The ‘Net Neutrality’ Ball Lands in Congress’ Court

Federal appeals panel rules that the FCC lacks the authority to regulate the internet

Now that the Federal Communications Commission has been stripped of the power it presumed over the internet, it's up to Congress to enact laws to regulate the medium.

But considering what they're already up against on Capitol Hill, it looks like the World Wide Web could remain the Wild West for years to come.

An appellate court on Tuesday threw a wrench into the FCC's  hopes to expand broadband and bar internet service providers from favoring their own content at the expense of others — a concept known as “net neutrality." The three-judge panel of the U.S. Court of Appeals ruled that the FCC, which can regulate broadcast TV and telephone landlines, doesn’t have the authority to regulate the internet.

The ruling represents a victory for Comcast, whose case brought the issue to the fore. The FCC had sanctioned the cable provider for limiting its customers’ ability to download big BitTorrent video files — usually TV shows and movies.

The FCC acted after two consumer groups, Public Knowledge and Free Press, complained that Comcast was illegally blocking peer-to-peer file services at times of high internet traffic volume and effectively discriminating against those services without telling their customers — even as Comcast let other high volume web sites through.

The FCC in August 2008 ruled that Comcast “had unduly interfered with internet user’s right to access lawful internet content” and that its network management practices “are inconsistent with the concept of an open and accessible internet.” It ordered Comcast to remove the block and develop a network management plan that wasn’t discriminatory.

Comcast complied, but it also challenged the FCC in court, arguing both that the FCC hadn’t formally issued anti-discrimination rules it was trying to enforce; and that the FCC didn’t have the authority to regulate the internet to begin with.

The appeals panel agreed.

“It is true that ‘Congress gave the [FCC] broad and adaptable jurisdiction so that it can keep pace with rapidly evolving communication technologies.’ It is also true that ‘the internet is such a technology,’” wrote the panel, citing in part briefs filed by each site. “Yet technological change is not the equivalent of untrammeled freedom to regulate.”

Lawyers said Monday's ruling has far broader implications on what the FCC can do.

FCC chairman Julius Genachowski has been pushing for the commission to expand broadband and impose broader “net neutrality” limits. The court case could bar the FCC from doing either.

 “It has left the agency unable to protect consumers in the broadband marketplace,” said Derek Turner, research director for Free Press. “This is not a acceptable outcome for the American public.”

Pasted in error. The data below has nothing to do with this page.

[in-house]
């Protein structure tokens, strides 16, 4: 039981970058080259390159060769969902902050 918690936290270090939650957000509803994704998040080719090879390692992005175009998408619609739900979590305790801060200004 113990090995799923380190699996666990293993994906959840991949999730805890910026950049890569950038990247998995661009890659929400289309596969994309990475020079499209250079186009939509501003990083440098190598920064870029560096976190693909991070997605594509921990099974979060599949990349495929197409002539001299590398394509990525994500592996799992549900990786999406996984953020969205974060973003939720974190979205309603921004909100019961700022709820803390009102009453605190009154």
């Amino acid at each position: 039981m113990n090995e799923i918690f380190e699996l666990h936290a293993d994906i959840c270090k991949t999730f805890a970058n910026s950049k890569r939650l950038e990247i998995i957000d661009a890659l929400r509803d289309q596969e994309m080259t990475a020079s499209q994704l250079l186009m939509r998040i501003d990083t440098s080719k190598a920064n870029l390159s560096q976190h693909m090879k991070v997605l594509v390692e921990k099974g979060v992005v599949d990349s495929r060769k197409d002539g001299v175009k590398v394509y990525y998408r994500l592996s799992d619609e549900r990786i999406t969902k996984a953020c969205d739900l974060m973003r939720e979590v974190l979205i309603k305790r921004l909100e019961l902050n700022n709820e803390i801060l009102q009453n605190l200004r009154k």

Andy Schwartzman, executive vice president of the Media Access Project, said the decision is such a narrow reading of the FCC’s authority “it represents a severe restriction on the FCC’s powers.”

The FCC said in a statement that it would continue to pursue policies to promote "an open internet." But it also conceded that it has its work cut out for it: "(The FCC) will rest these policies — all of which will be designed to foster innovation and investment while protecting and empowering consumers — on a solid legal foundation."

“Today’s court decision invalidated the prior Commission’s approach to preserving an open Internet. But the court in no way disagreed with the importance of preserving a free and open internet; nor did it close the door to other methods for achieving this important end.”

Sena Fitzmaurice, Comcast’s vice president of government communications, said the company was “gratified” by the decision.

“Our primary goal was always to clear our name and reputation," she said in a statement. "We have always been focused on serving our customers and delivering the quality open-Internet experience consumers want. Comcast remains committed to the FCC’s existing open Internet principles, and we will continue to work constructively with this FCC as it determines how best to increase broadband adoption and preserve an open and vibrant Internet.”

In Congress, the court’s decision immediately kicked off a new fight.

Republicans praised the ruling and said the FCC should stay out of regulating the internet.
“The internet has grown and flourished without federal regulations because it has been able to evolve to meet rapid changes without government roadblocks holding up progress,” said Sen. Kay Bailey Hutchison, R-Texas, the ranking Republican on the Senate Commerce Committee. She said it would be “wrong” for Genachowski to now pursue “excessive and burdensome regulation.”

Democrats suggested the decision should prompt the FCC to reexamine its decision under former chairman Kevin Martin that the internet is not a phone service.

“Without oversight, market giants would be free to do as they wish even if their actions hindered the free flow of information, treated consumers unfairly, or discriminated against content creator,” warned Sen. John Kerry, D-Mass., chairman of the Senate Commerce Committee’s telecommunications panel.

“The FCC can and must continue the role it has always played protecting consumers and encouraging the deployment of networks through the development of every communications technology, from the telephone to radio and television to wireless communications.”